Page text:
Optimizing HVAC start/stop

Optimizing HVAC Start/Stop

HVAC start/stop is a function of an energy management system (EMS). The start/stop function helps optimize a building’s heating and cooling cycles, essentially through advanced scheduling. Optimizing HVAC start/stop helps achieve desired heating and cooling levels for the various spaces in a building throughout the day.

All EMS systems have an HVAC start/stop function; however, not all of them may be optimized for the specifics of your building. To optimize the HVAC start/stop function, some key data points are required, including the inside/outside air temperature, time of day, and the time necessary to bring the various building zones to desired setpoints.

Optimizing HVAC Start/Stop

Ensuring the desired temperature is met before a building is occupied supports thermal comfort. Similar to “just-in-time” supply chain management methodology, optimizing HVAC start/stop means activating the heating or cooling cycles at the latest possible time so that ideal temperature setpoints are met just as needed. Similarly, the same is true for the close of the business day, whereby the system is optimized to automatically turn off as needed. This is especially true if multiple tenants spaces are all controlled by the same system. By understanding the schedule and use of each space, the start/stop function can be optimized according to the needs of each tenant, rather than a whole building approach.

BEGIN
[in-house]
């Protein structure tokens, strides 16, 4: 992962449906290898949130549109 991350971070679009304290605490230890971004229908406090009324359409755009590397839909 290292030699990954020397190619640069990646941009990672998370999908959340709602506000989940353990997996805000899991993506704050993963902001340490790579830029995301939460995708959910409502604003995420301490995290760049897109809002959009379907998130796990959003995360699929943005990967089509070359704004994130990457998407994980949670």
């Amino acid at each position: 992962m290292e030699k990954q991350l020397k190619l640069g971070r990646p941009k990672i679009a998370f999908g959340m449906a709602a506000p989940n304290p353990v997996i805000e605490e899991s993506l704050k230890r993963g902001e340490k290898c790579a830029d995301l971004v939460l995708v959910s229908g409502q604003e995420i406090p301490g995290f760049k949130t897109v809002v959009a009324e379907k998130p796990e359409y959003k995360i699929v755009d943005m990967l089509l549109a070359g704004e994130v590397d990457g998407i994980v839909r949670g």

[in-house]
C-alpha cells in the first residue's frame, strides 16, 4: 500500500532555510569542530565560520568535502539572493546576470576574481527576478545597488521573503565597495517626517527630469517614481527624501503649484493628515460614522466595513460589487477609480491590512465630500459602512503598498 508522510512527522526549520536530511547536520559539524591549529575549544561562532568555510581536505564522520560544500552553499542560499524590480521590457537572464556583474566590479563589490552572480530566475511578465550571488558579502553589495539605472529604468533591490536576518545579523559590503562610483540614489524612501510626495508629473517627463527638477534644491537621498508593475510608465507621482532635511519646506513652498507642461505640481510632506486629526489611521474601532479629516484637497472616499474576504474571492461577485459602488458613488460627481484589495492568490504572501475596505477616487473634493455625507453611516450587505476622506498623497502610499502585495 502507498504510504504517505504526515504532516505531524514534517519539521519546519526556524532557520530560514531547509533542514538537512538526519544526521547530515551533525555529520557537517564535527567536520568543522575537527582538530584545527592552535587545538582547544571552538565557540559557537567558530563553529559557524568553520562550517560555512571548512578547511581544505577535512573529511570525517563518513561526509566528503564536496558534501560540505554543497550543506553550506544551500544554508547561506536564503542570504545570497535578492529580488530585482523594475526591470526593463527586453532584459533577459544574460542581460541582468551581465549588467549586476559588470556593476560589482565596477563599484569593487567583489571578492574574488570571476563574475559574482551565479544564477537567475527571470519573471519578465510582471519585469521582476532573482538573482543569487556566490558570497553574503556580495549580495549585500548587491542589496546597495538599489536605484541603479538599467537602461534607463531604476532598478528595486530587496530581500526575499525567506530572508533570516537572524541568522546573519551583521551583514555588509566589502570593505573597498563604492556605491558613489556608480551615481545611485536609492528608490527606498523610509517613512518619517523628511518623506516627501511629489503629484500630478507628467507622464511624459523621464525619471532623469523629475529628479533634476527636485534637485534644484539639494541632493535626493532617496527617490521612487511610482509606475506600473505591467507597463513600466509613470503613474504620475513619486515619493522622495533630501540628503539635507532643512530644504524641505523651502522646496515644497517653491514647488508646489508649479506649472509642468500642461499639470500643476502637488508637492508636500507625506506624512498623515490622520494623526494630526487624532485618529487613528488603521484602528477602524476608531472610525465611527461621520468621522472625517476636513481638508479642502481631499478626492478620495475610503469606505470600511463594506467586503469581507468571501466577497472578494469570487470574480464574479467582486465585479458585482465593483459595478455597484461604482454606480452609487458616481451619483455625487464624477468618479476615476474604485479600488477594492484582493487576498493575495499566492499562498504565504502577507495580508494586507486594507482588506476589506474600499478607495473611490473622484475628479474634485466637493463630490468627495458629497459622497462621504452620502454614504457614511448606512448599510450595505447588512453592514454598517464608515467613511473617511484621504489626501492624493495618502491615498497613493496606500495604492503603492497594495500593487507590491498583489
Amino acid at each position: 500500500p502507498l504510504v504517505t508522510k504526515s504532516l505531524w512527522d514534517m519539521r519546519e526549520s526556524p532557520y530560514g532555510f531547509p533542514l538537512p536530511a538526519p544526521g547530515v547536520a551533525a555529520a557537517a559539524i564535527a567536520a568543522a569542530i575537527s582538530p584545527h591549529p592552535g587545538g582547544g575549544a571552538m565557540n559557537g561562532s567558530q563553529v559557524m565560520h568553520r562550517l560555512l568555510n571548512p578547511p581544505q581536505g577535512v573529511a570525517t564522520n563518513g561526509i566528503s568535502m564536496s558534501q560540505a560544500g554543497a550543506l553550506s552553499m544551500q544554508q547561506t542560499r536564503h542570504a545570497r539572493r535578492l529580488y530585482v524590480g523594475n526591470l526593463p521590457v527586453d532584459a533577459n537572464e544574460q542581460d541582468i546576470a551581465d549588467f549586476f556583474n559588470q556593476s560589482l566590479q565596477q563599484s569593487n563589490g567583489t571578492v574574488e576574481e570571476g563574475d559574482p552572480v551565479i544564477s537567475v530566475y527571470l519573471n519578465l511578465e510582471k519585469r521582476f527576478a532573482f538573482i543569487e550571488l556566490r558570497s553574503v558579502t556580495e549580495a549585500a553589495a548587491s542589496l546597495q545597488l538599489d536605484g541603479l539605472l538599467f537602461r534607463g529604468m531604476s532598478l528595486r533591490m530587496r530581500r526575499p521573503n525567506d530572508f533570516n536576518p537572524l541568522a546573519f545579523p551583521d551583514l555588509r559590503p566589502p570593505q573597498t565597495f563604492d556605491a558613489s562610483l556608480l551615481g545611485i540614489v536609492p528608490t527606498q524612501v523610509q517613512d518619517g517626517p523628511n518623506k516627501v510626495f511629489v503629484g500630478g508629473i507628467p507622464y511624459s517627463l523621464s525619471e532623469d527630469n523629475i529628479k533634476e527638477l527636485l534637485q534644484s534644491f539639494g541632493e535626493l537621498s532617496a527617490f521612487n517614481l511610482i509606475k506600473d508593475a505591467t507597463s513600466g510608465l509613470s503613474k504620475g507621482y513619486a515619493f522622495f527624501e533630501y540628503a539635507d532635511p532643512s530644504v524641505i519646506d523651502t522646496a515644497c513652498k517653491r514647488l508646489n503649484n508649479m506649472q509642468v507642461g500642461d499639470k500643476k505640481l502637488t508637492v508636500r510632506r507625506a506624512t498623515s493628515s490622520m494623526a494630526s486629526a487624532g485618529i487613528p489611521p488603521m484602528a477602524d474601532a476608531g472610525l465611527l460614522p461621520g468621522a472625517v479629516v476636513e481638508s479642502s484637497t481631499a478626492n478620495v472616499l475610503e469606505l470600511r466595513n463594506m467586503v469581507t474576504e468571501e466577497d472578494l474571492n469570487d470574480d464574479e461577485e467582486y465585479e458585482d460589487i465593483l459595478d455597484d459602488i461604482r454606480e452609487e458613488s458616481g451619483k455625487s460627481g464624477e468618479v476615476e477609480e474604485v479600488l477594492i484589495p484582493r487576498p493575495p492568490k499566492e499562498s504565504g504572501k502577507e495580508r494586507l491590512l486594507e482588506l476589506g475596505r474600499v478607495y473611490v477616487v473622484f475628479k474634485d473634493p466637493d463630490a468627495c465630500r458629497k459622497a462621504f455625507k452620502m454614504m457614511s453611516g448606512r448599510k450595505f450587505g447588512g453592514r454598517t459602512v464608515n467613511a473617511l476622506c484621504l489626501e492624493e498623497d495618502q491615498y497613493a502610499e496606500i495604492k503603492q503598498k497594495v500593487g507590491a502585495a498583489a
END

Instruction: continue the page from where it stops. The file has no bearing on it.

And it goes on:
Energy Efficiency Gains

Heating or cooling unoccupied spaces is usually a waste of energy. HVAC start/stop can help pinpoint the exact time to start or stop the heating and cooling cycles throughout all areas of a building, switching to unoccupied setpoints to run the HVAC equipment less. This system function helps save energy and is great for normal business days, weekends, holidays, and even vacation periods.

Final Thoughts

Optimizing a building’s HVAC start/stop function can help save money and energy. A building’s HVAC start/stop function is normally set to default at the time of installation. By having a comprehensive understanding of the EMS system and building data, a building operator can configure the system to needs of each building tenant.

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